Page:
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Why Are Undocumented Gujaratis Migrating To The US?

Families from Gujarat state are risking their lives to make the perilous journey through the Mexican desert or Canada's dense forests in freezing temperatures in search of the so-called American dream.

Authorities announced last week that the four bodies recovered from the St. Lawrence River in Akwesasne, a Mohawk reserve wedged between the Canada-US border, were of people who came from a village in the Mehsana district of Gujarat, in western India.

The family of four, Praveen Chaudhary, 50, his wife Diksha, 45, and their children, Vidhi, 23, and Mitkumar, 20, attempted to enter the US from Canada by boat across the St. Lawrence River, police said. They are believed to have reached Canada on a tourist visa in February.

Eight bodies in total were recovered last Thursday and Friday in Tsi Snaihne in Akwesasne. The other group of four deceased migrants was identified as a family from Romania.

Investigators said they now suspect a young couple and their child from Mansa in Gandhinagar, Gujarat, were also with the Chaudharys on the boat.

"Many fall prey to illegal immigration rackets. These trafficking syndicates lure them with promises and charge hefty sums. We had busted quite a few but new ones keep cropping up," Gujarat's former director of police, Ashish Bhatia, told DW.

The Gujarat government is mulling whether to introduce legislation to go against smugglers who pose as travel agents to lure vulnerable people. However, officials say this would take time.

"Can you imagine the number of people who have managed to cross over? What we know are instances of people who die or are detained by foreign immigration and border police. It is the most lucrative trade and people are willing to chance it," a senior intelligence official, who requested anonymity, told DW.

Human smuggling networks deliver false promises

The latest tragedy echoes the case of the Patel family from the Kalol district of Gandhinagar. The family of four froze to death in southern Manitoba in January last year, while allegedly attempting to illegally cross over to the US.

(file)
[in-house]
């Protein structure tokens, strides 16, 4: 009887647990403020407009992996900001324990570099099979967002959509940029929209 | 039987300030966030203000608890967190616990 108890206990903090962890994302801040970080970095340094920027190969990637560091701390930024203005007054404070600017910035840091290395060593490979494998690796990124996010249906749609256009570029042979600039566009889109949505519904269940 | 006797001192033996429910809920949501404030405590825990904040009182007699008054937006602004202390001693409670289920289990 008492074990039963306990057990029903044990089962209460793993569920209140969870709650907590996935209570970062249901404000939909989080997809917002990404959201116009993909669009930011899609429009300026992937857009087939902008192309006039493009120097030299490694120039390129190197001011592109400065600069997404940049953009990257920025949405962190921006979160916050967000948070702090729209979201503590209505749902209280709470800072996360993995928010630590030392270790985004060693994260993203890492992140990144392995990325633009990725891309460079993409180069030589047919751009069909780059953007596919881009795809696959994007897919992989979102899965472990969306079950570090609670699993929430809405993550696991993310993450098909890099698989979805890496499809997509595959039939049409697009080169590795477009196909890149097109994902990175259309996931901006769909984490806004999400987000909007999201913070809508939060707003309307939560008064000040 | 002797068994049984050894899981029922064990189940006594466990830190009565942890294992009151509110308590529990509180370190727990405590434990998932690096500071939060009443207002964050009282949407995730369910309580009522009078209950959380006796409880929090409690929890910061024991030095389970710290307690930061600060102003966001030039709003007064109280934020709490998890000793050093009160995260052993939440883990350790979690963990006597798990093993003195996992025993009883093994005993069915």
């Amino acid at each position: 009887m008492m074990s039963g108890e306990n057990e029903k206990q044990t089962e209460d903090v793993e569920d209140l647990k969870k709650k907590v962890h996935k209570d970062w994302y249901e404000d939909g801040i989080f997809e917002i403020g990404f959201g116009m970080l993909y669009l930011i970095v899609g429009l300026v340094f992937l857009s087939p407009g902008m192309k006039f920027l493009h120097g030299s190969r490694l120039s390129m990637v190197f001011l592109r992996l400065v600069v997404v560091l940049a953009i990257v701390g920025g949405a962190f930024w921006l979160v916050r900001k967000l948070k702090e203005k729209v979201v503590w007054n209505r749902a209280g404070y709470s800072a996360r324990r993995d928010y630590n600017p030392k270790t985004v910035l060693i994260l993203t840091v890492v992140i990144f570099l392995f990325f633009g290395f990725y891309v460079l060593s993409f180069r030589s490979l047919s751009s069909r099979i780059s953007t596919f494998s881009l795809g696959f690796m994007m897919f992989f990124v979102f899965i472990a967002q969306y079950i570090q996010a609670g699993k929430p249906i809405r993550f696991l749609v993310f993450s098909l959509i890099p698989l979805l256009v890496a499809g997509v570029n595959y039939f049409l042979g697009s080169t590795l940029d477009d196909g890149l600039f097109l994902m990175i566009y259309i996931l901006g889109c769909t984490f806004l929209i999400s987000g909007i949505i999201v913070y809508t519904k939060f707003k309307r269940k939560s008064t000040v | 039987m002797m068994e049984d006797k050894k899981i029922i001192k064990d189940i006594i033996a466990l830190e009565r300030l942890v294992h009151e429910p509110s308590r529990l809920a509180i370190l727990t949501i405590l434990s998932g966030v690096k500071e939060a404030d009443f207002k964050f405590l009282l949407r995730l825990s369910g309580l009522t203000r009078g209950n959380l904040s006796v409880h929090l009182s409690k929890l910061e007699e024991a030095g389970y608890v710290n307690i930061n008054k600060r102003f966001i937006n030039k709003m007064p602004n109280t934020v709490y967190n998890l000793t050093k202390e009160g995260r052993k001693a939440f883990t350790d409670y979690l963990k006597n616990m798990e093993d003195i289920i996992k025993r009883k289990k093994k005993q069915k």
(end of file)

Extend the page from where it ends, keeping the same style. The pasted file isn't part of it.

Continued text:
They were reportedly separated in a blizzard from a larger group of Indian nationals who managed to cross over in sub-zero temperatures.

"We arrested two travel agents in connection with the Patel incident. The agents had sent 11 persons, including the Patel family, to illegally enter the USA. They were responsible for arranging the Indian side of the travel and informing the group of whom they would meet up with in the USA once they crossed the border," Deputy Commissioner of Police (Crime) Chaitanya Mandalik told DW.

In December last year, another Gujarat resident, Brijkumar Yadav, died while scaling the Mexico-US border wall with his wife and three-year-old son along with a larger group of migrants attempting to cross the border point between San Diego and Tijuana, Mexico.

Tijuana Police said that Yadav and his son fell from scaling the wall onto the Mexican side, while his wife landed on US territory.

The incidents have put a spotlight on human smuggling operations involving Indian migrants, especially from Gujarat, using Canada and Mexico as transit points.

Human smugglers make false promises about easy escapes, without providing warnings about the risks involved.

Gujarat police probing human smuggling cases said smugglers receive help from Punjabi counterparts to facilitate illegal entry into the US.

"From the initial interrogation of agents we have arrested, they charge $70,000-$75,000 (€64,000- €69,000) for each individual. The agents usually map the road to the US via Canada or through the Turkey-Mexico route," said Mandalik.

The US Census Bureau data estimates that around 587,000 undocumented Indian immigrants currently live in the US.

What's driving Gujaratis to migrate?

Thousands from Gujarat's Patidar or Patel community have tried to undertake precarious journeys through dense forests, deserts and risky water channels to reach the US in search of better lives and the "American dream."

"The rush to escape is strong. People here are willing to spend any amount of money to somehow reach the US where the large and powerful network of the Patel community takes care of them," sociologist Gaurang Jani, who teaches at the Gujarat University in Ahmedabad, told DW.

"Once they have reached their destination, there is a huge support structure from the community. They do not mind taking on menial jobs but the goal is to reach the US," added Jani.

In March 2022, six youths from Gujarat were not so lucky when US border authorities arrested the group after their boat sank in the Saint Regis River, close to the border with Canada. They were trying to enter the US illegally, authorities claimed.

Police are still on the lookout for Charanjit Singh, one of the alleged architects behind the human smuggling network between India and countries including the US and Canada. He is said to have fled to the US from India in January last year, is a US citizen and possesses two passports.

Singh mostly operated out of Delhi, and is reported to have left India after the authorities started probing human smugglers operating in Gujarat and beyond.

Singh's former associate, Bharat "Bobby" Patel, was taken into police custody last year. He was found in possession of 55 fake passports of different individuals.

"We have notified authorities in the US. Charanjit also runs motels in the US and has contacts who help him traffic people in Nigeria, Turkey, Mexico and Canada," said Gujarat's former director of police Bhatia.

Edited by: Sou-Jie van Brunnersum

Courtesy: DW

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